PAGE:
Realism and the Novel

As you saw in your readings for class today, a wide range of nineteenth-century writers experimented with just how close fiction could come to depicting real life. Nowhere is this more true than in the form of the novel, which gained increasing popularity and prestige in this period. But realism as a mode of fiction was not without its challengers. Some critics objected that literature always introduced distortions when depicting life; others worried that social realists, who claimed to document existing realities, ended up shaping those conditions with their prose. (Along these lines, you may recall our discussion of Abolitionist literature when we discussed Harriet Jacobs’s non-fictional account; here, of course, writers and supporters hoped literature could effect social change and even large-scale political reform.)

Victorian Realism readings

For this assignment, read the pages at the link above: first, a scholarly overview of the debate surrounding realism in Britain, and second, one chapter from the novel Adam Bede, by the British novelist George Eliot, in which she directly discusses her theory of realism and its effects. The chapter stands out from its context, but you should feel free to consult a synopsis if you’re interested.

In a post of your own (of roughly 500 words), due Thursday, make an argument that brings the two readings into conversation with each other. You may focus on any issue you like, but you may consider one of the following questions: what are realism’s limits (either aesthetically or socially)? what do you make of Eliot’s mixture of fiction and literary criticism in this chapter? why do you think Eliot compares her literary method to painting (in particular Dutch scenes like the one below)? how does realism intersect with the depiction of religion or religious subjects? how does realism intersect with the representation of social class?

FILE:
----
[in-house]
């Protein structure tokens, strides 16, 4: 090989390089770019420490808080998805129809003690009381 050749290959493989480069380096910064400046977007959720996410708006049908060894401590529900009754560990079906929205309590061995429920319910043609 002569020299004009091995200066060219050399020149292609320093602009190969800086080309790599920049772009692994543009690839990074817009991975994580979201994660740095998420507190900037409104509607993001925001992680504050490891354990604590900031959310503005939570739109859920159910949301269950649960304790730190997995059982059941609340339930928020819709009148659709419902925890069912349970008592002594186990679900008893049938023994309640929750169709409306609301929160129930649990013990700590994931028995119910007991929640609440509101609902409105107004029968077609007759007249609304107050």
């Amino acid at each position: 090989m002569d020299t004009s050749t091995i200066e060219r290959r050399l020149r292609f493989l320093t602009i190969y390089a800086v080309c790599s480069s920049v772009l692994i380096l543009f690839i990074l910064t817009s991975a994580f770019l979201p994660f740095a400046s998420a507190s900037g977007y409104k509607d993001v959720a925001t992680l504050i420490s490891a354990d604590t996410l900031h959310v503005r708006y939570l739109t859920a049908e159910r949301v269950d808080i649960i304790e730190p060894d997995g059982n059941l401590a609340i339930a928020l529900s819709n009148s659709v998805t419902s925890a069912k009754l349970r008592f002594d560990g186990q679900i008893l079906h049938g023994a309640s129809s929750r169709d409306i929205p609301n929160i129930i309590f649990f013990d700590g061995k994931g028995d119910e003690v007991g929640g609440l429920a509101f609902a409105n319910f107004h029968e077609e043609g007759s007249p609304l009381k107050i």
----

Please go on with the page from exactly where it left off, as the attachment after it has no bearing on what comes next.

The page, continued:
Again, you can pursue any subtopic you find interesting as you read, but try to stay focused and make a case for a connection you see between the two readings. When discussing the readings, be sure to quote evidence from them and cite accurately. Be sure, also, to give your post an engaging title and to proofread the post carefully.

You’ll be contacted about readings for next week later this week. Happy Spring!

Gerard Dou, The Prayer of the Spinner

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